The David Beckham of Punctuation

Next time you’re planning to book the Kennedy Center for a stand-up comedy show, remember one thing: you can use the F-word a maximum of 41 times.

This isn’t my observation, of course. It belongs to comic Lewis Black, who says he wasn’t allowed to record an HBO special at the venue because someone at the theater had seen a video of his act and counted the number of F-words in it.

There were 42.

Black switched to another Washington venue where the F-word quota is much higher. You can say the F-word 97 times there.

I have sympathy for the Kennedy Center. Not because of the F-word – I think it’s OK to use it when the circumstances are right.

No, for me, it’s exclamation marks.

When I read a newsletter, I count them. My maximum is set at a draconian three.

You see, exclamation marks are the David Beckham of punctuation.

You know Beckham. He’s the English soccer superstar married to the thinnest Spice Girl. He plays for the Los Angeles Galaxy.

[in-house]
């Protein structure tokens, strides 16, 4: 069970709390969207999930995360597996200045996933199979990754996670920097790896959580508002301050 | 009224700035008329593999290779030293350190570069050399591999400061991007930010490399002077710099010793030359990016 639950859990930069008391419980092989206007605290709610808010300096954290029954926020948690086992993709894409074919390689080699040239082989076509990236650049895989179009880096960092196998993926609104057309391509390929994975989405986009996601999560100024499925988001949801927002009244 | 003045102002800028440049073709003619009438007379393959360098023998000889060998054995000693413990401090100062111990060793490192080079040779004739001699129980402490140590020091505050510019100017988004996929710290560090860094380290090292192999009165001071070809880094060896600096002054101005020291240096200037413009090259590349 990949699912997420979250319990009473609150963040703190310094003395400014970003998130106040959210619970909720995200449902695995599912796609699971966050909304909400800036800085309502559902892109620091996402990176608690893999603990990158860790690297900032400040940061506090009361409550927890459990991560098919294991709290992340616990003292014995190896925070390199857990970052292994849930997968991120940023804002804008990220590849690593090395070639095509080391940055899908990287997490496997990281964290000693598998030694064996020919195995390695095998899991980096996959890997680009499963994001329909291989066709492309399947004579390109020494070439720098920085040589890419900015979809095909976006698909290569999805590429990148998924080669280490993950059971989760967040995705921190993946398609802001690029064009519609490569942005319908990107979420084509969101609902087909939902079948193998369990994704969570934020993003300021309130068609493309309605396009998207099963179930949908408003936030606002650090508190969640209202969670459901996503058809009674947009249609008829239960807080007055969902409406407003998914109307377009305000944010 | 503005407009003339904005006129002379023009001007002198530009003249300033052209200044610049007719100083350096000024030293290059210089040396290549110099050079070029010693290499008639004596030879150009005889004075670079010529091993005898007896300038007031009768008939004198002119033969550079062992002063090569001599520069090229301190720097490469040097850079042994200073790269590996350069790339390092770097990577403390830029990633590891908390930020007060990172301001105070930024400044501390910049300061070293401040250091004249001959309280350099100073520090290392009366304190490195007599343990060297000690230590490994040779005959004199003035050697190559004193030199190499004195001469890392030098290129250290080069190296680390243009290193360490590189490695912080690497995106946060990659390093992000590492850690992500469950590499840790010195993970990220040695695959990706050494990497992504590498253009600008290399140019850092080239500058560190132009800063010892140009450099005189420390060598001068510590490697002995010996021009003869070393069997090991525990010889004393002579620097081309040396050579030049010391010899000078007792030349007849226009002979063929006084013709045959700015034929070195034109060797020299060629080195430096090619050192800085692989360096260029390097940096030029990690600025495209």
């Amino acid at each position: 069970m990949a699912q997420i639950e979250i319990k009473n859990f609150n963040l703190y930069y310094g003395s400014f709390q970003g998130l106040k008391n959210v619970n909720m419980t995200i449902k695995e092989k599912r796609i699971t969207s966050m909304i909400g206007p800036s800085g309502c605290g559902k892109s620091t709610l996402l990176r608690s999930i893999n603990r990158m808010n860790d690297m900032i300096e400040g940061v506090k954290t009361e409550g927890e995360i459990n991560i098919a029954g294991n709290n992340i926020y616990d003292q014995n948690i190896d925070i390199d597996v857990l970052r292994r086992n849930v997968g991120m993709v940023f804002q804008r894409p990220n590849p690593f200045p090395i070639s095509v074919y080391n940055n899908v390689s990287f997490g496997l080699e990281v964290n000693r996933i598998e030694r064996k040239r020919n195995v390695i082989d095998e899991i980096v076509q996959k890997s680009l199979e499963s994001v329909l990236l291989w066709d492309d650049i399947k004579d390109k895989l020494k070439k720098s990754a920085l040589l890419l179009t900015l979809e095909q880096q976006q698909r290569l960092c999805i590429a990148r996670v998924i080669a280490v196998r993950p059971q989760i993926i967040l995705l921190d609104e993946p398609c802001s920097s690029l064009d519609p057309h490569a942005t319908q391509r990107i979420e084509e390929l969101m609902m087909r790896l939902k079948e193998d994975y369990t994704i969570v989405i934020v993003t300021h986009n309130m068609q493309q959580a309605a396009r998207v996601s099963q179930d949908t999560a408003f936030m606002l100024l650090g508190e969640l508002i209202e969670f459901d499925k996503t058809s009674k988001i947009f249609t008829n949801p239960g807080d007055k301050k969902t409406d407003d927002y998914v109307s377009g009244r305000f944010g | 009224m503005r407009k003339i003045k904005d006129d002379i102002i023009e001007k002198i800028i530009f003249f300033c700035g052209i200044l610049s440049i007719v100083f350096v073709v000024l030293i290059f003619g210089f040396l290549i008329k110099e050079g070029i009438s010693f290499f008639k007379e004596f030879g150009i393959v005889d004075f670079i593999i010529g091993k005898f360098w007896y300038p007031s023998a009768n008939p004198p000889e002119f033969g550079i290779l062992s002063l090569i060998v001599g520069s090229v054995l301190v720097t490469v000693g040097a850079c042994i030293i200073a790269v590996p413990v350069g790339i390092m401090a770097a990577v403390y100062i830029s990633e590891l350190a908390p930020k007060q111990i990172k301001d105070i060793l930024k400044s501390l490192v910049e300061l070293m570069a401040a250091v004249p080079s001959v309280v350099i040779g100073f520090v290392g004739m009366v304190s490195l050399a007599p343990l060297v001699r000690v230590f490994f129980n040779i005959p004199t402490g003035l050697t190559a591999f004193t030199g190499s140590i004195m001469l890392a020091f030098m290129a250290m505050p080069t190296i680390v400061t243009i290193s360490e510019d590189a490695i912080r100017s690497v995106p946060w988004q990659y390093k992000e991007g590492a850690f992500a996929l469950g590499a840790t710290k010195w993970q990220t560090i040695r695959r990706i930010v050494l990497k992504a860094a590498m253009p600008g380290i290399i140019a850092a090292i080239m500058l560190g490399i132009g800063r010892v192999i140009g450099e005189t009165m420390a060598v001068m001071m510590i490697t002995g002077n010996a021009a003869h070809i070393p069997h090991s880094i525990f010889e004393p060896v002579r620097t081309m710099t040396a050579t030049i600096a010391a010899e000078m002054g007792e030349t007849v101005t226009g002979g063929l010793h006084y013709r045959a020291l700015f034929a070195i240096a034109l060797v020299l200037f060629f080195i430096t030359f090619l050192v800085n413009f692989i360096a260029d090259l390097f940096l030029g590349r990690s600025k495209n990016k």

And, so they say, he’s a fashion icon.

Not to me though.

I think he tries too hard. There’s just a little too much bling. A touch too much Gucci.

He’s like the restaurant that puts real gold flakes on your dessert.

Or the guy who winks when he makes a joke.

Or the writer who puts an exclamation mark at the end of a sentence to show enthusiasm.

Now don’t get me wrong.

Exclamation marks are fine in some circumstances. I scatter them myself in personal correspondence. And of course they’re OK when used properly, such as in commands, “Shut up!” and, naturally, exclamations, “Wow!”

But using them in other circumstances reeks of amateur desperation.


“It’s going to be your best vacation ever!!!”

“My new hair-care product will make your locks shine!!!!”

“On our dating website you’ll meet the girl of your dreams!!!!!”

When I see exclamation marks like this, I think “yeah, right.”

What the writer really means is: “Here’s something that, if I’m going to be frank with you, is pretty mediocre, but if I’m trying very hard to be super-enthusiastic so that my enthusiasm overwhelms your powers of judgment.”

That’s not the message you want your newsletters to convey.